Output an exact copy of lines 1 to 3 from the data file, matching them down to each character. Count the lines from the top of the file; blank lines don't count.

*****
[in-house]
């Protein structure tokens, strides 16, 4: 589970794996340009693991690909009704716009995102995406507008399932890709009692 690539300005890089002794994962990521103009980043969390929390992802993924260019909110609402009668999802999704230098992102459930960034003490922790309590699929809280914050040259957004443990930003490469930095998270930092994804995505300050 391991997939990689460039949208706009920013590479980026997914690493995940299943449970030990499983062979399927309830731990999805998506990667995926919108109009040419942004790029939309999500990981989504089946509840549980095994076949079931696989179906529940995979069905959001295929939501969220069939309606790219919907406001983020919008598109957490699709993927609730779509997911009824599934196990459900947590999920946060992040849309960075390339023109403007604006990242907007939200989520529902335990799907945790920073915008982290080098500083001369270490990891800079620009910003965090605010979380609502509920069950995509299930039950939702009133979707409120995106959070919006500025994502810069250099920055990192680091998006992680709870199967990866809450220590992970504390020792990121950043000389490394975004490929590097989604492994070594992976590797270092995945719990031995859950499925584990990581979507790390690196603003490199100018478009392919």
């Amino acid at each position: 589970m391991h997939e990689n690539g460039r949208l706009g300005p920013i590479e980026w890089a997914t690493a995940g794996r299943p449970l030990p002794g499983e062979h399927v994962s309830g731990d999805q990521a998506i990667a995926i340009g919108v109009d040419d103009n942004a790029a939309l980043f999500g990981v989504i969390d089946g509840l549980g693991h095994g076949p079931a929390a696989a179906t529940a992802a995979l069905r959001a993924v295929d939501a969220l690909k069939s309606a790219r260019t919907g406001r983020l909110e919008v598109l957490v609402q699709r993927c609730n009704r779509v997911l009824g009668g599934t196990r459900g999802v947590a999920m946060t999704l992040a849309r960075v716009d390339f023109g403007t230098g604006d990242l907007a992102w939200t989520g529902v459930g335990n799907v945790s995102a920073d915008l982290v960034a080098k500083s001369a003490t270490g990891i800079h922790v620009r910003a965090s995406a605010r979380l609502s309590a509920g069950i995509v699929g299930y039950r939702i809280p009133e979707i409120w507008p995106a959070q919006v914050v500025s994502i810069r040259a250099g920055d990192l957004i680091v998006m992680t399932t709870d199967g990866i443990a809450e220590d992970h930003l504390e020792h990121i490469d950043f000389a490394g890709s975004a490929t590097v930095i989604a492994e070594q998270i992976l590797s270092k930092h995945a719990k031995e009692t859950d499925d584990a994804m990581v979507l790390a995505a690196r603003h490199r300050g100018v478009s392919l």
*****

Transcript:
[in-house]
């Protein structure tokens, strides 16, 4: 589970794996340009693991690909009704716009995102995406507008399932890709009692 690539300005890089002794994962990521103009980043969390929390992802993924260019909110609402009668999802999704230098992102459930960034003490922790309590699929809280914050040259957004443990930003490469930095998270930092994804995505300050 391991997939990689460039949208706009920013590479980026997914690493995940299943449970030990499983062979399927309830731990999805998506990667995926919108109009040419942004790029939309999500990981989504089946509840549980095994076949079931696989179906529940995979069905959001295929939501969220069939309606790219919907406001983020919008598109957490699709993927609730779509997911009824599934196990459900947590999920946060992040849309960075390339023109403007604006990242907007939200989520529902335990799907945790920073915008982290080098500083001369270490990891800079620009910003965090605010979380609502509920069950995509299930039950939702009133979707409120995106959070919006500025994502810069250099920055990192680091998006992680709870199967990866809450220590992970504390020792990121950043000389490394975004490929590097989604492994070594992976590797270092995945719990031995859950499925584990990581979507790390690196603003490199100018478009392919």
């Amino acid at each position: 589970m391991h997939e990689n690539g460039r949208l706009g300005p920013i590479e980026w890089a997914t690493a995940g794996r299943p449970l030990p002794g499983e062979h399927v994962s309830g731990d999805q990521a998506i990667a995926i340009g919108v109009d040419d103009n942004a790029a939309l980043f999500g990981v989504i969390d089946g509840l549980g693991h095994g076949p079931a929390a696989a179906t529940a992802a995979l069905r959001a993924v295929d939501a969220l690909k069939s309606a790219r260019t919907g406001r983020l909110e919008v598109l957490v609402q699709r993927c609730n009704r779509v997911l009824g009668g599934t196990r459900g999802v947590a999920m946060t999704l992040a849309r960075v716009d390339f023109g403007t230098g604006d990242l907007a992102w939200t989520g529902v459930g335990n799907v945790s995102a920073d915008l982290v960034a080098k500083s001369a003490t270490g990891i800079h922790v620009r910003a965090s995406a605010r979380l609502s309590a509920g069950i995509v699929g299930y039950r939702i809280p009133e979707i409120w507008p995106a959070q919006v914050v500025s994502i810069r040259a250099g920055d990192l957004i680091v998006m992680t399932t709870d199967g990866i443990a809450e220590d992970h930003l504390e020792h990121i490469d950043f000389a490394g890709s975004a490929t590097v930095i989604a492994e070594q998270i992976l590797s270092k930092h995945a719990k031995e009692t859950d499925d584990a994804m990581v979507l790390a995505a690196r603003h490199r300050g100018v478009s392919l």